In the new radar data-based initialization procedure, latent heating is forced to be consistent with the hydrometeor field derived from the National Severe Storms Laboratory (NSSL) 3D radar mosaic data. The resultant latent heat based temperature tendency field is then applied during the forward-model integration portion of the diabatic DFI. This is accomplished by replacing the temperature tendency from both the parameterized convection and explicit microphysics with that derived from the radar data. Application of this latent heat derived temperature tendency induces an associated vertical circulation, with low-level convergence and upper-level divergence. In addition to this latent heat nudging during the diabatic DFI, the relative humidity is increased in the radar reflectivity echo regions.
Initial test results from a January 2007 squall line case confirm that the latent heat nudging during the DDFI does induce a vertical circulation (low-level convergence, upward motion, upper-level divergence) associated with the radar-observed precipitation systems. During the subsequent model integration, this circulation projects onto both the parameterized and explicit precipitation processes yielding a much improved prediction of the squall-line compared to a run without the radar assimilation. Based on the encouraging test case results, the new radar data assimilation procedure has been implemented in a real-time parallel version of the RUC run at the NOAA Earth System Research Laboratory (ESRL) in Boulder, CO. Qualitative assessment of the radar data assimilation cycle indicates impressive performance, with improved initialization of ongoing precipitation systems that are often missed or displaced otherwise. In addition, mesoscale details of larger-scale precipitation areas often appear more realistic in the first few hours of the model prediction. The impact of the latent heat nudging diminishes after the first 6 hours of the model integration; however we have only evaluated it for strongly forced wintertime events.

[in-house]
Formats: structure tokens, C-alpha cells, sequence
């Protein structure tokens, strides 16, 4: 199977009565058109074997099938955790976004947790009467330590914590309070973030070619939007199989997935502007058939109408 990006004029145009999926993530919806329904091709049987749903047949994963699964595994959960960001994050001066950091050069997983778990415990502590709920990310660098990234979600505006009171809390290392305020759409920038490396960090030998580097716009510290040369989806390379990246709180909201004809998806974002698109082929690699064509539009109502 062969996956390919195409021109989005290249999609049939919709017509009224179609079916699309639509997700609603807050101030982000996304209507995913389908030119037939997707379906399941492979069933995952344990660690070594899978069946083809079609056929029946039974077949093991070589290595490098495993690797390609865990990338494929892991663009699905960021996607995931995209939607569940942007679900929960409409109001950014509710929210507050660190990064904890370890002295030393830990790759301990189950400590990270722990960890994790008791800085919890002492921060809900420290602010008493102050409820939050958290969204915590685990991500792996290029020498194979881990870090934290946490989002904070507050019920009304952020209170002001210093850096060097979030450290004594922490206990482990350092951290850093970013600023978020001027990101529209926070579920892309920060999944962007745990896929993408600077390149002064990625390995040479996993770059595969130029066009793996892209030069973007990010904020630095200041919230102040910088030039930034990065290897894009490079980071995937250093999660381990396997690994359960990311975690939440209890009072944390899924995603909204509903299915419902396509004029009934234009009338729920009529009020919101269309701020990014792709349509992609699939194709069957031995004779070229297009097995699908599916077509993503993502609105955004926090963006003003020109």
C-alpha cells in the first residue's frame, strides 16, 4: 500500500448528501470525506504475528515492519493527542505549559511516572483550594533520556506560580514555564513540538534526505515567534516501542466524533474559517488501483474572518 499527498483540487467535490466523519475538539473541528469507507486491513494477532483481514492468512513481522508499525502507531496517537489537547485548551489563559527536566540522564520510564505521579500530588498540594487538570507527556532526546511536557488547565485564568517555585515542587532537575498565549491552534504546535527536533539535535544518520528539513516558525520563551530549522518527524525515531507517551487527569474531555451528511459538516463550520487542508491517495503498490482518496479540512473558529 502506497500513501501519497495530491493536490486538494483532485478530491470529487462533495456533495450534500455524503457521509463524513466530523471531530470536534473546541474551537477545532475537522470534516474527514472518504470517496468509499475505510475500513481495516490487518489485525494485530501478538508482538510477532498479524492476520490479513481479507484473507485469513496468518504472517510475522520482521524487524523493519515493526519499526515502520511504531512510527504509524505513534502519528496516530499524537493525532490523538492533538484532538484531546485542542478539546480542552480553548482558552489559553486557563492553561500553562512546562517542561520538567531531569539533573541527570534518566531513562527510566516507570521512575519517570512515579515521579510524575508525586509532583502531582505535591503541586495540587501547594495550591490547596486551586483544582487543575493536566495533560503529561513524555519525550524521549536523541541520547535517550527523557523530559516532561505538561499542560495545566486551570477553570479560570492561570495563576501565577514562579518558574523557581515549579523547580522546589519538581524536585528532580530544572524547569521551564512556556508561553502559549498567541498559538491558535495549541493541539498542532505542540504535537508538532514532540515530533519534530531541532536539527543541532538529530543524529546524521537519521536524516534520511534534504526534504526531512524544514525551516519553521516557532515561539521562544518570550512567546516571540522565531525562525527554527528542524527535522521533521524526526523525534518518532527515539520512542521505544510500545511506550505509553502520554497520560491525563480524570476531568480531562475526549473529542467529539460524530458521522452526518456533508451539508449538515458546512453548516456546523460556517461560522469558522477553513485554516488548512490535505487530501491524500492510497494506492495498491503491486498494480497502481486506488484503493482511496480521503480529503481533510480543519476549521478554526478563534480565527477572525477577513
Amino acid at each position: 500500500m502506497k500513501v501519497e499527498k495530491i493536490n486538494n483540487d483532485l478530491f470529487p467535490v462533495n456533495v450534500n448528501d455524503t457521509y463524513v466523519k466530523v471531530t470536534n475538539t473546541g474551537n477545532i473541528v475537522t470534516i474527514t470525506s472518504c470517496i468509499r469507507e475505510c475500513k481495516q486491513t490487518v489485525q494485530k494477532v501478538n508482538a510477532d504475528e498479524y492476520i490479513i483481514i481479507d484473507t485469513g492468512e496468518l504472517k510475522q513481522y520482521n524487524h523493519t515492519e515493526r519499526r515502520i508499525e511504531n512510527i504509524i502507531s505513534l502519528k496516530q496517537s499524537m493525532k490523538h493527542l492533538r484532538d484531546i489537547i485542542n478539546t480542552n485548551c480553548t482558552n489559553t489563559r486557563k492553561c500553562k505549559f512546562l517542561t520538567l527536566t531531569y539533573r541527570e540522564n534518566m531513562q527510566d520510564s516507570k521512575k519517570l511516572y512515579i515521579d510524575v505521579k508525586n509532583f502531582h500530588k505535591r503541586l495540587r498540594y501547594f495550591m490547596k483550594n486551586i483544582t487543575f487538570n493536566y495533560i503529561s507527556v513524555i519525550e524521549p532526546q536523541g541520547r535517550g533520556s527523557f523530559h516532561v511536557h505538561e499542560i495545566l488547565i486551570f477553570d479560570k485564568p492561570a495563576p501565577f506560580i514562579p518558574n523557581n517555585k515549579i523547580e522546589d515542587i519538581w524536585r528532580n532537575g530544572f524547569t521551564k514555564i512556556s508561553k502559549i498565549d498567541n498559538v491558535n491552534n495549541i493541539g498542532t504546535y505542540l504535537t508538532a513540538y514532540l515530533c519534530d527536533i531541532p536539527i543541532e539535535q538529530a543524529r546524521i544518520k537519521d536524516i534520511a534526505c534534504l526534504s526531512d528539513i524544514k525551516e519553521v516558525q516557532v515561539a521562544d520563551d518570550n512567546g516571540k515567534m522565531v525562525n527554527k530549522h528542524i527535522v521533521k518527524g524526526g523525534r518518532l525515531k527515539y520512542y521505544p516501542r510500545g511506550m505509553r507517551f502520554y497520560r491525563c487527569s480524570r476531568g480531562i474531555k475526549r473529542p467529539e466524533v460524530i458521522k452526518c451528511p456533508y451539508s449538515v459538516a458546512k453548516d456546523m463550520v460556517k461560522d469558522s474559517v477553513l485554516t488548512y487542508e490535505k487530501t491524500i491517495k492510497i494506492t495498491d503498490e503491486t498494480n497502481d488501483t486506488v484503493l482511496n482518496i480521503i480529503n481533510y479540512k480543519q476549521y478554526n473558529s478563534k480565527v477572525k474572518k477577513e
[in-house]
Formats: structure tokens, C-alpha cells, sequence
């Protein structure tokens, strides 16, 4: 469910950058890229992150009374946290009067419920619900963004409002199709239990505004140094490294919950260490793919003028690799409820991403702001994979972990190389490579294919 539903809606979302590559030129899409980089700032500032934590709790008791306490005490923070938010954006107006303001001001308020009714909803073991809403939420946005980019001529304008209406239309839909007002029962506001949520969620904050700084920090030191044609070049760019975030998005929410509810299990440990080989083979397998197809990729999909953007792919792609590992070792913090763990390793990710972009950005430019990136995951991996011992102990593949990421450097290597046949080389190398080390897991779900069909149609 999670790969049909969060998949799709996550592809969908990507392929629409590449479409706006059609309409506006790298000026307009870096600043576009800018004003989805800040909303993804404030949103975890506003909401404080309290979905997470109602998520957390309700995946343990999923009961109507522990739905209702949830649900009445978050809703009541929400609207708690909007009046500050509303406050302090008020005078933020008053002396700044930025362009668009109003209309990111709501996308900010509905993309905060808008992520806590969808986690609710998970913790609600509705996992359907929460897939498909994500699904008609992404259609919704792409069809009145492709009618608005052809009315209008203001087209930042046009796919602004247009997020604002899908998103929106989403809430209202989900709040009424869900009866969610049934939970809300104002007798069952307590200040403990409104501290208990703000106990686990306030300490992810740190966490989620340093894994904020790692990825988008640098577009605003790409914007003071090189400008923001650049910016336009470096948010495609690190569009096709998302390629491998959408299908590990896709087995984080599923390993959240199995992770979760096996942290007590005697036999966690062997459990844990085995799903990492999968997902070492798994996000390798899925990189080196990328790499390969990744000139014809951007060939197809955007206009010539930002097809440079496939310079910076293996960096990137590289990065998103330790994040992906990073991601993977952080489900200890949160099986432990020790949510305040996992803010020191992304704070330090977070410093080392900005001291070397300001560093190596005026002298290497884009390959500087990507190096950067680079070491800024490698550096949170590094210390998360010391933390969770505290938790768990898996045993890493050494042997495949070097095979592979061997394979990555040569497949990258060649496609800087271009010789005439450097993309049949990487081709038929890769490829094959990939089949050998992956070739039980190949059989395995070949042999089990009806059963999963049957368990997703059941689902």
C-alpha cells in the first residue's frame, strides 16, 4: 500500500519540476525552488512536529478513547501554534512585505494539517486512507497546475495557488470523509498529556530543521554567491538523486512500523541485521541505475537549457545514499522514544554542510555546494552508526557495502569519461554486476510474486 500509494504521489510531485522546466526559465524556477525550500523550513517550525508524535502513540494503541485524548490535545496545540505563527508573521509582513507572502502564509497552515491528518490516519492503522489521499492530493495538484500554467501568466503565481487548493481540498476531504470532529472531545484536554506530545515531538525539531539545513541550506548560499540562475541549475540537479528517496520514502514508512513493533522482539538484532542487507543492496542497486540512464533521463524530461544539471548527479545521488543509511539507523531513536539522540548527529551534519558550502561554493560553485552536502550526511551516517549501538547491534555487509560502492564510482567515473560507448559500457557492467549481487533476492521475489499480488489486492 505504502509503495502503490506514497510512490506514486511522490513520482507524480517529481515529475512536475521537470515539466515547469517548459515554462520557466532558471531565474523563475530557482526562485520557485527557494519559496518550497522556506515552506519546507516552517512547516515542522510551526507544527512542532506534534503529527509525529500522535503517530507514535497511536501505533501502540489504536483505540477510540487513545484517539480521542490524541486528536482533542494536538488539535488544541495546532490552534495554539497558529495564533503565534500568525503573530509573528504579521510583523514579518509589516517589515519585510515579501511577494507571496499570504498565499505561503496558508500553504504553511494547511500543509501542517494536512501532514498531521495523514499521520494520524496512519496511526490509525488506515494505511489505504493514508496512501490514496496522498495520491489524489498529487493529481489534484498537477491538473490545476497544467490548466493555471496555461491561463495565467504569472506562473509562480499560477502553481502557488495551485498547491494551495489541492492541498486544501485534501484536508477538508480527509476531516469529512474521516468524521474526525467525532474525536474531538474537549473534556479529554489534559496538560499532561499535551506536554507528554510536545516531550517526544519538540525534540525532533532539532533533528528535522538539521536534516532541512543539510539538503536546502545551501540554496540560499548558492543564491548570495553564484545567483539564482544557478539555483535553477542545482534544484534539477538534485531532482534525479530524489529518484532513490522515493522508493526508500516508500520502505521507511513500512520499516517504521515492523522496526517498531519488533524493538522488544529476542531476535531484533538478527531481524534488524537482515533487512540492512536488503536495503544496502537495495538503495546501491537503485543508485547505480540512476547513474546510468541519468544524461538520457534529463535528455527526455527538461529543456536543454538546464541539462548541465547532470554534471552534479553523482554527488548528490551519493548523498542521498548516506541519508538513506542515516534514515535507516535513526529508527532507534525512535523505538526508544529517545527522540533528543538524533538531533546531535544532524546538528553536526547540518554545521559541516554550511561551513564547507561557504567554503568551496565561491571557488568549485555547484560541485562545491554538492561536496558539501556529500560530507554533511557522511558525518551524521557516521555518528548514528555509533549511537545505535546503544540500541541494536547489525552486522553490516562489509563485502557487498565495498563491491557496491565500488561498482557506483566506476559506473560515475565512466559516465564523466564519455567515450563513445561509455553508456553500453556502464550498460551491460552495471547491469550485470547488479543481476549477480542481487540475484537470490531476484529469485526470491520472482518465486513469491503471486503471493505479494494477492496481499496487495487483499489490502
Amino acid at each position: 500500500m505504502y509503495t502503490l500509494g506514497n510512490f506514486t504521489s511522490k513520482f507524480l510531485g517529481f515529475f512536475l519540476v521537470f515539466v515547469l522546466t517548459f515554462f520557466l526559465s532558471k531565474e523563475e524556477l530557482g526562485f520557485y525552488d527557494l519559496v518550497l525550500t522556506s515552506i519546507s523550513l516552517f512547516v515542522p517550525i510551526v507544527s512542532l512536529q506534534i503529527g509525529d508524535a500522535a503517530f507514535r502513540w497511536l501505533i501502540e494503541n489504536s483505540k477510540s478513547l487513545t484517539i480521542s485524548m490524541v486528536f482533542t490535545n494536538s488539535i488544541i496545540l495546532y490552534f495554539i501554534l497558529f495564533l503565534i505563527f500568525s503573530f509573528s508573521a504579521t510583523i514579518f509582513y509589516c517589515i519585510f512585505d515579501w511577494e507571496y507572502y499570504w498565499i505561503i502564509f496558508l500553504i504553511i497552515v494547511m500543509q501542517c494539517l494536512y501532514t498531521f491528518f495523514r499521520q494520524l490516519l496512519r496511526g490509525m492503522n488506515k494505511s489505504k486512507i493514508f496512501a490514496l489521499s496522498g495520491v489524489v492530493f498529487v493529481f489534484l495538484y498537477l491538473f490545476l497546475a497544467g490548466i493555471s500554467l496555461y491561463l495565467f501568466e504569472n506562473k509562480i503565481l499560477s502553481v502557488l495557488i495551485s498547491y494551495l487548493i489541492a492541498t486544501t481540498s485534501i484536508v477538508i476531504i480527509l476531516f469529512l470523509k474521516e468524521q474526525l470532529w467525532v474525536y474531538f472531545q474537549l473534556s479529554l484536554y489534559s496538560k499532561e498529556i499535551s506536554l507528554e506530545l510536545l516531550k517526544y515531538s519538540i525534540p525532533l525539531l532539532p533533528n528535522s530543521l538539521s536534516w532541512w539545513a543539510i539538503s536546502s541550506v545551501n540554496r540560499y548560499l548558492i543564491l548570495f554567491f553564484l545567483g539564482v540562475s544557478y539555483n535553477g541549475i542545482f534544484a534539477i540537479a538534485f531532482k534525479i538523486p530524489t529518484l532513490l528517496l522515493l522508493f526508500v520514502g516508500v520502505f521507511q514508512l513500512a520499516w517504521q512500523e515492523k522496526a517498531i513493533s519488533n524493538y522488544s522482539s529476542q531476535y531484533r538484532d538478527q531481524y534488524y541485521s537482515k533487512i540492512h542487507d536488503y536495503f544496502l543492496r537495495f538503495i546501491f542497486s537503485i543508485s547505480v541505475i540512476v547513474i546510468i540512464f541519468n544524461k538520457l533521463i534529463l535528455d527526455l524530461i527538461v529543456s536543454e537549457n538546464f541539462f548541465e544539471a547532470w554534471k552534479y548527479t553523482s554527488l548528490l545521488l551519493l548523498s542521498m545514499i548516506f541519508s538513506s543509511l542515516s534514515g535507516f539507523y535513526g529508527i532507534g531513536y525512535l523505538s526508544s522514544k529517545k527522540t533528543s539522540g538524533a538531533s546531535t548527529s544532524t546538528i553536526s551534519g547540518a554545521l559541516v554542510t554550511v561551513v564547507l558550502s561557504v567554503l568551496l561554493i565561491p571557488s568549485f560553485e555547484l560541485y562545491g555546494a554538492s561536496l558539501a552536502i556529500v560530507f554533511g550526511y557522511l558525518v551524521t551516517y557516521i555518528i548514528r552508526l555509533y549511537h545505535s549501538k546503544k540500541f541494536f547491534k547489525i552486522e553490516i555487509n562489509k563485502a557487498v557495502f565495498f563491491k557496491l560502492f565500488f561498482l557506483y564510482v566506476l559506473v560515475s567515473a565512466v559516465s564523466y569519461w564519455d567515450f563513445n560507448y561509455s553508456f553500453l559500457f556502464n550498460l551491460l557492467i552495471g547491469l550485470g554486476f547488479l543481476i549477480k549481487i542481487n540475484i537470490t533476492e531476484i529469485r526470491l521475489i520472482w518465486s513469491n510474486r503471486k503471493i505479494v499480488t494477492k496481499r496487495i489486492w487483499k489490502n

We are currently examining the sensitivity of the procedure to: 1) strength of the latent heat temperature tendency, 2) inclusion of hydrometeors in addition to the latent heating, 3) specification of a low-level cold pool, and 4) degree of moistening in the near-storm environment. In addition, we are quantifying the impact of the assimilation procedure on the skill of precipitation forecasts and other measures. We anticipate the possible inclusion of this procedure in a summer 2007 upgrade to the operational RUC at NCEP and this work will serve as the basis for the inclusion of a similar technique in the WRF-based Rapid Refresh system, which will replace the RUC at NCEP in 2009. At the conference, we will present quantitative verification and case study results from the real-time cycle tests, as well as more detailed analyses of selected off-line test cases.